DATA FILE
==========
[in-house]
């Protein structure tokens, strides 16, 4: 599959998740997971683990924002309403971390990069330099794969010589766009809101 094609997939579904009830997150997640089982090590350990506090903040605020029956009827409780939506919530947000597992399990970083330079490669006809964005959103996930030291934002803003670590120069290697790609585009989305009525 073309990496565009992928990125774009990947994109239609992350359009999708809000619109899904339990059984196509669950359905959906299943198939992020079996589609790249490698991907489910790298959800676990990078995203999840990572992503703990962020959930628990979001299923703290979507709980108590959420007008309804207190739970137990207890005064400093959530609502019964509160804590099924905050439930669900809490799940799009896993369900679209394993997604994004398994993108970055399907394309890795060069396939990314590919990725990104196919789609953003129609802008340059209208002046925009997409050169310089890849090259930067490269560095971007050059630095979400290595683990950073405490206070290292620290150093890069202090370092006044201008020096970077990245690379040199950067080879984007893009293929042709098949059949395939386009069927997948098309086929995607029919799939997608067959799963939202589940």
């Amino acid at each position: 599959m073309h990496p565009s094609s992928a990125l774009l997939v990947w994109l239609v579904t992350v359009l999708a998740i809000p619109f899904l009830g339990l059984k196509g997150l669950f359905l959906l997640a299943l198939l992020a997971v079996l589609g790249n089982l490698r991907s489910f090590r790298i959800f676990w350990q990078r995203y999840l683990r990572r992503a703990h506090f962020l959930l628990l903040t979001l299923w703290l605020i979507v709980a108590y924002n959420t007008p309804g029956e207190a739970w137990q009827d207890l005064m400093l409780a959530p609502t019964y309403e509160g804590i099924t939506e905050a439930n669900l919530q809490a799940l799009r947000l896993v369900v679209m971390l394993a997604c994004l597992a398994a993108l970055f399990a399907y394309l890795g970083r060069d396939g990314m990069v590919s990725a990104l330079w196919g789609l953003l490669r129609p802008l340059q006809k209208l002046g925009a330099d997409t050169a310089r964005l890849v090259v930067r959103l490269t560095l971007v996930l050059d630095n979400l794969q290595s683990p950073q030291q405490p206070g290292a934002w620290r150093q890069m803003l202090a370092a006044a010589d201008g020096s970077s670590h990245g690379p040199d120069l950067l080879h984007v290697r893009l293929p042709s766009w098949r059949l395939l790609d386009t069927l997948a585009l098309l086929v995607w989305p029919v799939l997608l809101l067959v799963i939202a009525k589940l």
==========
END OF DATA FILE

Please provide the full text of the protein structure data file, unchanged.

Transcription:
[in-house]
């Protein structure tokens, strides 16, 4: 599959998740997971683990924002309403971390990069330099794969010589766009809101 094609997939579904009830997150997640089982090590350990506090903040605020029956009827409780939506919530947000597992399990970083330079490669006809964005959103996930030291934002803003670590120069290697790609585009989305009525 073309990496565009992928990125774009990947994109239609992350359009999708809000619109899904339990059984196509669950359905959906299943198939992020079996589609790249490698991907489910790298959800676990990078995203999840990572992503703990962020959930628990979001299923703290979507709980108590959420007008309804207190739970137990207890005064400093959530609502019964509160804590099924905050439930669900809490799940799009896993369900679209394993997604994004398994993108970055399907394309890795060069396939990314590919990725990104196919789609953003129609802008340059209208002046925009997409050169310089890849090259930067490269560095971007050059630095979400290595683990950073405490206070290292620290150093890069202090370092006044201008020096970077990245690379040199950067080879984007893009293929042709098949059949395939386009069927997948098309086929995607029919799939997608067959799963939202589940």
């Amino acid at each position: 599959m073309h990496p565009s094609s992928a990125l774009l997939v990947w994109l239609v579904t992350v359009l999708a998740i809000p619109f899904l009830g339990l059984k196509g997150l669950f359905l959906l997640a299943l198939l992020a997971v079996l589609g790249n089982l490698r991907s489910f090590r790298i959800f676990w350990q990078r995203y999840l683990r990572r992503a703990h506090f962020l959930l628990l903040t979001l299923w703290l605020i979507v709980a108590y924002n959420t007008p309804g029956e207190a739970w137990q009827d207890l005064m400093l409780a959530p609502t019964y309403e509160g804590i099924t939506e905050a439930n669900l919530q809490a799940l799009r947000l896993v369900v679209m971390l394993a997604c994004l597992a398994a993108l970055f399990a399907y394309l890795g970083r060069d396939g990314m990069v590919s990725a990104l330079w196919g789609l953003l490669r129609p802008l340059q006809k209208l002046g925009a330099d997409t050169a310089r964005l890849v090259v930067r959103l490269t560095l971007v996930l050059d630095n979400l794969q290595s683990p950073q030291q405490p206070g290292a934002w620290r150093q890069m803003l202090a370092a006044a010589d201008g020096s970077s670590h990245g690379p040199d120069l950067l080879h984007v290697r893009l293929p042709s766009w098949r059949l395939l790609d386009t069927l997948a585009l098309l086929v995607w989305p029919v799939l997608l809101l067959v799963i939202a009525k589940l």